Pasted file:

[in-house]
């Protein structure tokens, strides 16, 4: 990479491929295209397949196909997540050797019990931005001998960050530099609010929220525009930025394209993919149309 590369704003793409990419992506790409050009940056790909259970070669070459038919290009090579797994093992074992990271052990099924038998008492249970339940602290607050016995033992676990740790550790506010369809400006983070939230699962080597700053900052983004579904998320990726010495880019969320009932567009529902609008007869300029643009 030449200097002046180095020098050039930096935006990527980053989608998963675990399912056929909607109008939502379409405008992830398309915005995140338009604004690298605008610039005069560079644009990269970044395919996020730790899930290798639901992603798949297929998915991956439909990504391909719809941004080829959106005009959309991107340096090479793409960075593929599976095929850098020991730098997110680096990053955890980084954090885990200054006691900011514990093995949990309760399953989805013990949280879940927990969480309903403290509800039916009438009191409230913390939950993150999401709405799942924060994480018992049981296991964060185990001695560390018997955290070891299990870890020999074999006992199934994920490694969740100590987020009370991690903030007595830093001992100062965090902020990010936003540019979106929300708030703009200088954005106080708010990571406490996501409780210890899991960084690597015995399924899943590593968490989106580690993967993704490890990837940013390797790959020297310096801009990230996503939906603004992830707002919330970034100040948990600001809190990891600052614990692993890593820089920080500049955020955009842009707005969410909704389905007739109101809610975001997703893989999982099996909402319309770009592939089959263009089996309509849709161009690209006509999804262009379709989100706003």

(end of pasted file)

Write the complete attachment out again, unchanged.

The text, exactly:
[in-house]
């Protein structure tokens, strides 16, 4: 990479491929295209397949196909997540050797019990931005001998960050530099609010929220525009930025394209993919149309 590369704003793409990419992506790409050009940056790909259970070669070459038919290009090579797994093992074992990271052990099924038998008492249970339940602290607050016995033992676990740790550790506010369809400006983070939230699962080597700053900052983004579904998320990726010495880019969320009932567009529902609008007869300029643009 030449200097002046180095020098050039930096935006990527980053989608998963675990399912056929909607109008939502379409405008992830398309915005995140338009604004690298605008610039005069560079644009990269970044395919996020730790899930290798639901992603798949297929998915991956439909990504391909719809941004080829959106005009959309991107340096090479793409960075593929599976095929850098020991730098997110680096990053955890980084954090885990200054006691900011514990093995949990309760399953989805013990949280879940927990969480309903403290509800039916009438009191409230913390939950993150999401709405799942924060994480018992049981296991964060185990001695560390018997955290070891299990870890020999074999006992199934994920490694969740100590987020009370991690903030007595830093001992100062965090902020990010936003540019979106929300708030703009200088954005106080708010990571406490996501409780210890899991960084690597015995399924899943590593968490989106580690993967993704490890990837940013390797790959020297310096801009990230996503939906603004992830707002919330970034100040948990600001809190990891600052614990692993890593820089920080500049955020955009842009707005969410909704389905007739109101809610975001997703893989999982099996909402319309770009592939089959263009089996309509849709161009690209006509999804262009379709989100706003």